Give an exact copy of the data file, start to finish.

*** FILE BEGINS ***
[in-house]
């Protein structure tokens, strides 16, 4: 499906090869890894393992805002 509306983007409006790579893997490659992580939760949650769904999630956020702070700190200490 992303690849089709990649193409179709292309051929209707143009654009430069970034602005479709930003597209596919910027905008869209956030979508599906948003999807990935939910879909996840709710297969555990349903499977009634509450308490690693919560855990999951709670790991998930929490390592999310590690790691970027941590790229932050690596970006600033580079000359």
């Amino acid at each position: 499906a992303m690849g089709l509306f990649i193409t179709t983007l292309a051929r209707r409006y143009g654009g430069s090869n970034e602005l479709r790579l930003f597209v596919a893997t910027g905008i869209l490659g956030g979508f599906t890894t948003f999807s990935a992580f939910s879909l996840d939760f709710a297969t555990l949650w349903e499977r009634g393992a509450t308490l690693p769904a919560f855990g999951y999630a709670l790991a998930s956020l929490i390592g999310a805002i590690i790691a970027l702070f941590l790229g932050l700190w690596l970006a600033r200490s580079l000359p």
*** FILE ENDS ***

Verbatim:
[in-house]
């Protein structure tokens, strides 16, 4: 499906090869890894393992805002 509306983007409006790579893997490659992580939760949650769904999630956020702070700190200490 992303690849089709990649193409179709292309051929209707143009654009430069970034602005479709930003597209596919910027905008869209956030979508599906948003999807990935939910879909996840709710297969555990349903499977009634509450308490690693919560855990999951709670790991998930929490390592999310590690790691970027941590790229932050690596970006600033580079000359």
């Amino acid at each position: 499906a992303m690849g089709l509306f990649i193409t179709t983007l292309a051929r209707r409006y143009g654009g430069s090869n970034e602005l479709r790579l930003f597209v596919a893997t910027g905008i869209l490659g956030g979508f599906t890894t948003f999807s990935a992580f939910s879909l996840d939760f709710a297969t555990l949650w349903e499977r009634g393992a509450t308490l690693p769904a919560f855990g999951y999630a709670l790991a998930s956020l929490i390592g999310a805002i590690i790691a970027l702070f941590l790229g932050l700190w690596l970006a600033r200490s580079l000359p």